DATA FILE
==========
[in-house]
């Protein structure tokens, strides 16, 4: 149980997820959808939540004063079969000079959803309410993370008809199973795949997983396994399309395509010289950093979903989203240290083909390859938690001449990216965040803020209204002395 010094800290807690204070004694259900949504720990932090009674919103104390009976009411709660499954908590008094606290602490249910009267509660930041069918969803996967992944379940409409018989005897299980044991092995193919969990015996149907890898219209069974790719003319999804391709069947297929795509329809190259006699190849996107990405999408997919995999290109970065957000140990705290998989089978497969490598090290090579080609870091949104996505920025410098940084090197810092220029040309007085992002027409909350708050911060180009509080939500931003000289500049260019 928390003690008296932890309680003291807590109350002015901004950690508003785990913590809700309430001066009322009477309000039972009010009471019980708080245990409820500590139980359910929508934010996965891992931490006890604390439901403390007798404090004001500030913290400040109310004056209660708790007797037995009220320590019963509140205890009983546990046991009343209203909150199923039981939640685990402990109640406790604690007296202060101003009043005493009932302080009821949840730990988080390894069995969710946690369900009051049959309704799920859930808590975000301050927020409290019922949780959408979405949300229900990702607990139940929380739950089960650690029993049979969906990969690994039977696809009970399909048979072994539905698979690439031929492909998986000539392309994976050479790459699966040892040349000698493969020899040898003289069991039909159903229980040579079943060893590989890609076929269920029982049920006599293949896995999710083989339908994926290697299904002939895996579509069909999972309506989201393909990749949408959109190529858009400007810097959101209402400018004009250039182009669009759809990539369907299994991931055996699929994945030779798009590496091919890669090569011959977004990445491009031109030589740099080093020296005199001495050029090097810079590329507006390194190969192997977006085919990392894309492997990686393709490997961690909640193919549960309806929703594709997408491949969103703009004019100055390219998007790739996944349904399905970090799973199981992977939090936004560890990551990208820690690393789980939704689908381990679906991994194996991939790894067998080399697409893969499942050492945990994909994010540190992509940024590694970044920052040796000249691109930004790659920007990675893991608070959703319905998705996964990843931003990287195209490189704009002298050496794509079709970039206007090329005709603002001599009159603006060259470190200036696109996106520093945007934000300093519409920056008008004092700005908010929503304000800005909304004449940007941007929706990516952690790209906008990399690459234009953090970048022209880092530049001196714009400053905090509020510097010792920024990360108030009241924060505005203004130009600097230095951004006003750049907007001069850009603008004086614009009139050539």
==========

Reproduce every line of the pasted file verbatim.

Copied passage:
[in-house]
């Protein structure tokens, strides 16, 4: 149980997820959808939540004063079969000079959803309410993370008809199973795949997983396994399309395509010289950093979903989203240290083909390859938690001449990216965040803020209204002395 010094800290807690204070004694259900949504720990932090009674919103104390009976009411709660499954908590008094606290602490249910009267509660930041069918969803996967992944379940409409018989005897299980044991092995193919969990015996149907890898219209069974790719003319999804391709069947297929795509329809190259006699190849996107990405999408997919995999290109970065957000140990705290998989089978497969490598090290090579080609870091949104996505920025410098940084090197810092220029040309007085992002027409909350708050911060180009509080939500931003000289500049260019 928390003690008296932890309680003291807590109350002015901004950690508003785990913590809700309430001066009322009477309000039972009010009471019980708080245990409820500590139980359910929508934010996965891992931490006890604390439901403390007798404090004001500030913290400040109310004056209660708790007797037995009220320590019963509140205890009983546990046991009343209203909150199923039981939640685990402990109640406790604690007296202060101003009043005493009932302080009821949840730990988080390894069995969710946690369900009051049959309704799920859930808590975000301050927020409290019922949780959408979405949300229900990702607990139940929380739950089960650690029993049979969906990969690994039977696809009970399909048979072994539905698979690439031929492909998986000539392309994976050479790459699966040892040349000698493969020899040898003289069991039909159903229980040579079943060893590989890609076929269920029982049920006599293949896995999710083989339908994926290697299904002939895996579509069909999972309506989201393909990749949408959109190529858009400007810097959101209402400018004009250039182009669009759809990539369907299994991931055996699929994945030779798009590496091919890669090569011959977004990445491009031109030589740099080093020296005199001495050029090097810079590329507006390194190969192997977006085919990392894309492997990686393709490997961690909640193919549960309806929703594709997408491949969103703009004019100055390219998007790739996944349904399905970090799973199981992977939090936004560890990551990208820690690393789980939704689908381990679906991994194996991939790894067998080399697409893969499942050492945990994909994010540190992509940024590694970044920052040796000249691109930004790659920007990675893991608070959703319905998705996964990843931003990287195209490189704009002298050496794509079709970039206007090329005709603002001599009159603006060259470190200036696109996106520093945007934000300093519409920056008008004092700005908010929503304000800005909304004449940007941007929706990516952690790209906008990399690459234009953090970048022209880092530049001196714009400053905090509020510097010792920024990360108030009241924060505005203004130009600097230095951004006003750049907007001069850009603008004086614009009139050539």